_(exerpted from original article)_
I was fifteen when I met Allen Ginsberg at my cousin Isaac’s bar mitzvah. He had been a friend of my Aunt Elsa since the late ’50′s, when she’d worked at Grove Press and arranged poetry readings with him in New York. Not having read any of his poetry, I had only the vaguest idea who he was and so I observed him with curiosity as we entered the synagogue. Everyone in my extended family was speaking about him with a sort of hushed reverence. He wore a suit, and at the door picked up a yarmulke—an interesting nod toward his roots, considering he’d become a devout Buddhist long ago.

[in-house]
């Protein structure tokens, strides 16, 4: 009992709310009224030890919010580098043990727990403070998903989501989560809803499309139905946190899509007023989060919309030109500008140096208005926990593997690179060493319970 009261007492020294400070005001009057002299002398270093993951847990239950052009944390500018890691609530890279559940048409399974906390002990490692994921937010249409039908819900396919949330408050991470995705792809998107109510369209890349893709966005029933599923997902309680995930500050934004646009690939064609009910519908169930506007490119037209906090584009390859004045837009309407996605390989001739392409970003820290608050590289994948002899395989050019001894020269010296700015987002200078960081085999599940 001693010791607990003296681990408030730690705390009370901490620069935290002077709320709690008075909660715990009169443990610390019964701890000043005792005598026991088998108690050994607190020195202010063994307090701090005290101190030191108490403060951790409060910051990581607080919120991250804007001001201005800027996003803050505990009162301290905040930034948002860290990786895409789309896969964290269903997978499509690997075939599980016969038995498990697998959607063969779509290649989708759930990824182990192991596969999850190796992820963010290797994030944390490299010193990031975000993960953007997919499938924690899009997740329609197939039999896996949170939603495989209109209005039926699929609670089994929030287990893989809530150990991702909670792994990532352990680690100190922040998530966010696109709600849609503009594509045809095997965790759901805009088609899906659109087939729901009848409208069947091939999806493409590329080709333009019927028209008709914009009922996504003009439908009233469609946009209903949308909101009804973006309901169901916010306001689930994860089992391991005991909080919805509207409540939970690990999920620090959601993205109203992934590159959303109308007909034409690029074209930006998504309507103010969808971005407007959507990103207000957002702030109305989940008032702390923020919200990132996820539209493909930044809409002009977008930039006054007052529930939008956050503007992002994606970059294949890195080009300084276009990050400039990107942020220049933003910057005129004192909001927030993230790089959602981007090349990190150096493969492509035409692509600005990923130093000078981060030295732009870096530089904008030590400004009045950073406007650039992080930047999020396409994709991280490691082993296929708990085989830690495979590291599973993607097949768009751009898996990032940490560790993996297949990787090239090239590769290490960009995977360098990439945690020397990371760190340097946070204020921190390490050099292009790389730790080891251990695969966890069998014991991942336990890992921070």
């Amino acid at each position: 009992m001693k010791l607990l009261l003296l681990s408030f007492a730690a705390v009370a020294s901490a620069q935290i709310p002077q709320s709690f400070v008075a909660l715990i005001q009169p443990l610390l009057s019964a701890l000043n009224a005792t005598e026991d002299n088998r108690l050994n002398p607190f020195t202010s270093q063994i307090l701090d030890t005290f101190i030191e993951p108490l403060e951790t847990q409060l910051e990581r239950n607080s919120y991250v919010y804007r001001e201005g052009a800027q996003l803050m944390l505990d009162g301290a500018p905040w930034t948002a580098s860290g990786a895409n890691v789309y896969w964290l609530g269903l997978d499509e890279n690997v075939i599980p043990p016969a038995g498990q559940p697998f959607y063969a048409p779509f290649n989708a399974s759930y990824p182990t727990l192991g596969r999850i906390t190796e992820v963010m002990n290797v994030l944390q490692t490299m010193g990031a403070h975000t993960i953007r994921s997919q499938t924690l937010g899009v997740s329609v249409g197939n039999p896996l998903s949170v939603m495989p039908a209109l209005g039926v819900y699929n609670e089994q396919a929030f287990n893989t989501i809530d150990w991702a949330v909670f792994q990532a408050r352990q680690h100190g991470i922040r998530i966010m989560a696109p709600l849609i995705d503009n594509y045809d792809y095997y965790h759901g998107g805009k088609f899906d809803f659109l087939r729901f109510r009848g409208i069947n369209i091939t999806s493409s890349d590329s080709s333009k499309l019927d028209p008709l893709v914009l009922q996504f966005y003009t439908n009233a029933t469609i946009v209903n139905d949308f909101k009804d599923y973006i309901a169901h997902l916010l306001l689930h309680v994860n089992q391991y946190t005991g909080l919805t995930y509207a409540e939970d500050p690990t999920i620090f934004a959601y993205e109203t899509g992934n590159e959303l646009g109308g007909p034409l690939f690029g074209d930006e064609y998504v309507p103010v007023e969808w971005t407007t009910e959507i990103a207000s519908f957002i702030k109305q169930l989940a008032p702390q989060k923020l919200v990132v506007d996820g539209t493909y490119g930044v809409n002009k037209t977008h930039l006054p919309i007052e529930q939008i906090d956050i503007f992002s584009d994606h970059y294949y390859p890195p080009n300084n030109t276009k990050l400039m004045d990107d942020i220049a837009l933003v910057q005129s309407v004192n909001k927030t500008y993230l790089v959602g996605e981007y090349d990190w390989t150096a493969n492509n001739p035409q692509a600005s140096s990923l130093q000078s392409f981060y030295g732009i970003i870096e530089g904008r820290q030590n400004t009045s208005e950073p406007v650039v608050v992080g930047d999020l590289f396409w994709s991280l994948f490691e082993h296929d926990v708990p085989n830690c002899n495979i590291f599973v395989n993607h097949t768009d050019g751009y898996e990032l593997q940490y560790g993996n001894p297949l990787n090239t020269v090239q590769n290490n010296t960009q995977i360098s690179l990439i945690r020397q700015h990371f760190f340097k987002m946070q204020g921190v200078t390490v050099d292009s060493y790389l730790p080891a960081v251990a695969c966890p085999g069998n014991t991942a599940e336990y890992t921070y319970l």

At the reception afterwards, we were introduced, and being at the time a nascent scribbler of bad poetry, I gravitated toward him. It was a tumultuous time in my life, my parents being in the middle of an ugly divorce, and I found myself sitting with him at a table, eating stuffed grape leaves and talking about my family troubles. I surprised myself, discussing with him my parents’ situation with uncharacteristic openness. I remember asking him what I should do. “You look lovable,” he said, “You should seek out people to love.”